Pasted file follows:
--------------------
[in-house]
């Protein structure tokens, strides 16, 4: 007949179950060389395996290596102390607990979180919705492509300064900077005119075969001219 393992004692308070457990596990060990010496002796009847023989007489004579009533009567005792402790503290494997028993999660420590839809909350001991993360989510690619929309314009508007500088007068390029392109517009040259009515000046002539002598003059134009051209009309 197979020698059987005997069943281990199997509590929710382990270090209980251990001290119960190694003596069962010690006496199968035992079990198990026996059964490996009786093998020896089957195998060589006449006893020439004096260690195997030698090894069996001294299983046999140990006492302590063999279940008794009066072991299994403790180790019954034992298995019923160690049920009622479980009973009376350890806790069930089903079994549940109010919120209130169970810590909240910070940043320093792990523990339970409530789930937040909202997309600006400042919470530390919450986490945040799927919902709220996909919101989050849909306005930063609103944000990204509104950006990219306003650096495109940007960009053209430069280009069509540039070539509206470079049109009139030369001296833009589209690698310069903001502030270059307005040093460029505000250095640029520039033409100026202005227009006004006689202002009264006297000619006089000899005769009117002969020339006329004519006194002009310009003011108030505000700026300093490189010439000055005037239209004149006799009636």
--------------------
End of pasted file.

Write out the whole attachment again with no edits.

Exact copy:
[in-house]
């Protein structure tokens, strides 16, 4: 007949179950060389395996290596102390607990979180919705492509300064900077005119075969001219 393992004692308070457990596990060990010496002796009847023989007489004579009533009567005792402790503290494997028993999660420590839809909350001991993360989510690619929309314009508007500088007068390029392109517009040259009515000046002539002598003059134009051209009309 197979020698059987005997069943281990199997509590929710382990270090209980251990001290119960190694003596069962010690006496199968035992079990198990026996059964490996009786093998020896089957195998060589006449006893020439004096260690195997030698090894069996001294299983046999140990006492302590063999279940008794009066072991299994403790180790019954034992298995019923160690049920009622479980009973009376350890806790069930089903079994549940109010919120209130169970810590909240910070940043320093792990523990339970409530789930937040909202997309600006400042919470530390919450986490945040799927919902709220996909919101989050849909306005930063609103944000990204509104950006990219306003650096495109940007960009053209430069280009069509540039070539509206470079049109009139030369001296833009589209690698310069903001502030270059307005040093460029505000250095640029520039033409100026202005227009006004006689202002009264006297000619006089000899005769009117002969020339006329004519006194002009310009003011108030505000700026300093490189010439000055005037239209004149006799009636």